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Salt is Good for You in Moderation

By       Message Philip Domenico     Permalink
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What "experts" don't usually mention is the big difference between table salt and sea salt. Sea salt contains magnesium, which is a cofactor in numerous enzymes, enables nerve transmission and muscle contraction, induces relaxation, relieves constipation, promotes bone formation and tooth enamel, and reduces blood pressure and heart disease.  Sea salt also contains many other trace minerals. Babies and children are in special need of salt for their developing brains, and benefit greatly from obtaining essential minerals. On the other hand, table salt has virtually none of these minerals. But it does contain various additives - aluminum, dextrose, and a bleaching agent -- none of which adds to its health benefits. Iodine is also added, because the natural iodine is destroyed during the refining process.

Sea salt is also alkalizing to the body, whereas table salt is acid forming. This has been shown conclusively in tests conducted by Dr. Susan Brown, a bone health specialist from Syracuse, NY, and co-author of The Acid-Alkaline Food Guide. The modern diet is already overly acidic, and sea salt helps to restore balance due to its mineral content. Sea salt also tastes saltier than table salt, so less is needed.

Many health benefits have been attributed to sea salt, but it really depends on the quality. Most products branded as sea salt are actually refined and inferior. It's easy to tell, because it is as white as table salt. Unrefined sea salt is typically grayish, but can have a red or black hue. Celtic sea salt is the real deal; so is Himalayan sea salt. Red sea salt from Hawaii is another option.

Shaking out the truth

The current recommendation for sodium intake is 2.3 g/day (a bit over 5 g salt/day) or lower. Some experts are now advocating a re-evaluation of these guidelines. To put this in perspective, each teaspoon contains approximately 6 g of salt. Roughly speaking, the argument comes down to limiting salt intake to one or two teaspoons daily. While reducing high sodium intake makes some sense, further reduction from moderate to lower levels (<3 g/day) is not warranted for most people. Indeed, restricting sodium may actually have an adverse effect. At present, no high-quality clinical trial has shown that low sodium intake reduces CVD incidence. More importantly, it is imperative to reduce consumption of fast food and processed foods, which not only pack high sodium, but are detrimental to health in myriad ways. Optimally, using unrefined sea salt in a disciplined manner will make foods tastier while contributing significantly to heart health.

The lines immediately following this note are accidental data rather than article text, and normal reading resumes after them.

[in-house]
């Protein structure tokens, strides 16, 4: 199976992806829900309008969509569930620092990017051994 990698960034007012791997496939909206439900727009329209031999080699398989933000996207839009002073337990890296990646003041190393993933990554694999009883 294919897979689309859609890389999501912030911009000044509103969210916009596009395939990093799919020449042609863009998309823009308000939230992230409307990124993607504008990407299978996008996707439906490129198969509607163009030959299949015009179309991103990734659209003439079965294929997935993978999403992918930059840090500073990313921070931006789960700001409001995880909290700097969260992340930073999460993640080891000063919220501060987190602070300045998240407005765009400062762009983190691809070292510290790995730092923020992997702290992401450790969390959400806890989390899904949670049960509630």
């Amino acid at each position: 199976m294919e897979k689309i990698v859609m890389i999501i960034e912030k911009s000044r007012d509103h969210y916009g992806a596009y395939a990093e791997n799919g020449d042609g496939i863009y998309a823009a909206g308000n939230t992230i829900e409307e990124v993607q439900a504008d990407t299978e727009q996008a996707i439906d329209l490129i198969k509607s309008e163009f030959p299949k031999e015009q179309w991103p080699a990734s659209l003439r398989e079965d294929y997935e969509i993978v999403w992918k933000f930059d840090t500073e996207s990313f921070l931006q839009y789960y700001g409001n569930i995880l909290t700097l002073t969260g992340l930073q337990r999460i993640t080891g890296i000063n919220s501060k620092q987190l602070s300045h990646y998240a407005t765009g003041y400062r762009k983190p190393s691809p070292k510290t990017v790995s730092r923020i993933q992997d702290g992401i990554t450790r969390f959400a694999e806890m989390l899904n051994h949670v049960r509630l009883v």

References

Alderman MH, Cohen HW. Dietary sodium intake and cardiovascular mortality: controversy resolved? Curr Hypertens Rep 2012;14:193--201.

Bernstein AM, Willett WC. Trends in 24-h urinary sodium excretion in the United States, 1957--2003: a systematic review. Am J Clin Nutr 2010;92:1172--1180.

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Morris RC Jr., Schmidlin O, Frassetto LA, Sebastian A. Relationship and interaction between sodium and potassium. J Am Coll Nutr 2006;25(Suppl.):262S-270S.

O'Donnell MJ, Yusuf S, Mente A, et al. Urinary sodium and potassium excretion and risk of cardiovascular events. JAMA 2011;306:2229--2238.

O'Donnell MJ, Mente A, Smyth A, Yusuf S. Salt intake and cardiovascular disease: Why are the data inconsistent? Eur Heart J. 2013;34(14):1034-1040. http://www.medscape.com/viewarticle/782465.

Shimazu T, Kuriyama S, Hozawa A, Ohmori K, Sato Y, Nakaya N, Nishino Y, Tsubono Y, Tsuji I. Dietary patterns and cardiovascular disease mortality in Japan: a prospective cohort study. Int J Epidemiol 2007;36:600--609.

Strazzullo P, D'Elia L, Kandala NB, Cappuccio FP. Salt intake, stroke, and cardiovascular disease: meta-analysis of prospective studies. BMJ 2009;339:b4567.

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http://en.wikipedia.org/wiki/Salt

https://www.cspinet.org/salt/

http://www.cspinet.org/new/201302131.html

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http://thescienceofnutritiondotnet.wordpress.com/
Dr. Phil Domenico is a research scientist and author of numerous peer-reviewed and trade publications. He worked for nearly two decades as a research director in infectious diseases and attained the level of adjunct Associate Professor at Stony (more...)
 

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